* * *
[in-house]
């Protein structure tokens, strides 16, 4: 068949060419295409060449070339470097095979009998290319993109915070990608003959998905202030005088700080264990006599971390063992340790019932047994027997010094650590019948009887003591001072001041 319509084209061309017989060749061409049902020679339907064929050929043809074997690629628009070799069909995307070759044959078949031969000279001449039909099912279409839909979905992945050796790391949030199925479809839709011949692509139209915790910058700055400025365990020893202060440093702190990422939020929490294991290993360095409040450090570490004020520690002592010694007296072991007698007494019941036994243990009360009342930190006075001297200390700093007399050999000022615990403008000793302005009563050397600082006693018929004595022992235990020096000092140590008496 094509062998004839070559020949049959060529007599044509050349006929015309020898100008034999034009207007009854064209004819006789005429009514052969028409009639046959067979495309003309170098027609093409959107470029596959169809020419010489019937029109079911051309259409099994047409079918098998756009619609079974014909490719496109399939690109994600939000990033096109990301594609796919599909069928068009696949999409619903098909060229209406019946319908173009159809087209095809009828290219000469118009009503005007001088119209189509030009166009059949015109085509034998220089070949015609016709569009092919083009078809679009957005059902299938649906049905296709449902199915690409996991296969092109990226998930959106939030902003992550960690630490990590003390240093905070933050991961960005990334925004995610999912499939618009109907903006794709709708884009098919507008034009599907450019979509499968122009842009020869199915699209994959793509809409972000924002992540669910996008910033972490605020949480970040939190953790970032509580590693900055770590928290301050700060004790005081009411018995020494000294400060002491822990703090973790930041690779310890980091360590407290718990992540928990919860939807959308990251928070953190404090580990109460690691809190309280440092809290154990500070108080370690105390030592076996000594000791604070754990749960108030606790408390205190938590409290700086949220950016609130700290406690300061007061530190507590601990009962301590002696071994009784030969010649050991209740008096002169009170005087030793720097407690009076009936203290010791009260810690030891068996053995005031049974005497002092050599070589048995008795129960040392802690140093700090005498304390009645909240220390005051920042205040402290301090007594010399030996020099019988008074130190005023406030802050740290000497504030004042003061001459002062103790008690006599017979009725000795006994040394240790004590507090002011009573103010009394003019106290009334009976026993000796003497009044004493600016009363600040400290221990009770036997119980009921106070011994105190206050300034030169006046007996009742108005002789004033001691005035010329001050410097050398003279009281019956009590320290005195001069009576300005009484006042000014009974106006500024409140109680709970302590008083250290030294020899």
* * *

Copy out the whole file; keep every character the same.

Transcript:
[in-house]
């Protein structure tokens, strides 16, 4: 068949060419295409060449070339470097095979009998290319993109915070990608003959998905202030005088700080264990006599971390063992340790019932047994027997010094650590019948009887003591001072001041 319509084209061309017989060749061409049902020679339907064929050929043809074997690629628009070799069909995307070759044959078949031969000279001449039909099912279409839909979905992945050796790391949030199925479809839709011949692509139209915790910058700055400025365990020893202060440093702190990422939020929490294991290993360095409040450090570490004020520690002592010694007296072991007698007494019941036994243990009360009342930190006075001297200390700093007399050999000022615990403008000793302005009563050397600082006693018929004595022992235990020096000092140590008496 094509062998004839070559020949049959060529007599044509050349006929015309020898100008034999034009207007009854064209004819006789005429009514052969028409009639046959067979495309003309170098027609093409959107470029596959169809020419010489019937029109079911051309259409099994047409079918098998756009619609079974014909490719496109399939690109994600939000990033096109990301594609796919599909069928068009696949999409619903098909060229209406019946319908173009159809087209095809009828290219000469118009009503005007001088119209189509030009166009059949015109085509034998220089070949015609016709569009092919083009078809679009957005059902299938649906049905296709449902199915690409996991296969092109990226998930959106939030902003992550960690630490990590003390240093905070933050991961960005990334925004995610999912499939618009109907903006794709709708884009098919507008034009599907450019979509499968122009842009020869199915699209994959793509809409972000924002992540669910996008910033972490605020949480970040939190953790970032509580590693900055770590928290301050700060004790005081009411018995020494000294400060002491822990703090973790930041690779310890980091360590407290718990992540928990919860939807959308990251928070953190404090580990109460690691809190309280440092809290154990500070108080370690105390030592076996000594000791604070754990749960108030606790408390205190938590409290700086949220950016609130700290406690300061007061530190507590601990009962301590002696071994009784030969010649050991209740008096002169009170005087030793720097407690009076009936203290010791009260810690030891068996053995005031049974005497002092050599070589048995008795129960040392802690140093700090005498304390009645909240220390005051920042205040402290301090007594010399030996020099019988008074130190005023406030802050740290000497504030004042003061001459002062103790008690006599017979009725000795006994040394240790004590507090002011009573103010009394003019106290009334009976026993000796003497009044004493600016009363600040400290221990009770036997119980009921106070011994105190206050300034030169006046007996009742108005002789004033001691005035010329001050410097050398003279009281019956009590320290005195001069009576300005009484006042000014009974106006500024409140109680709970302590008083250290030294020899």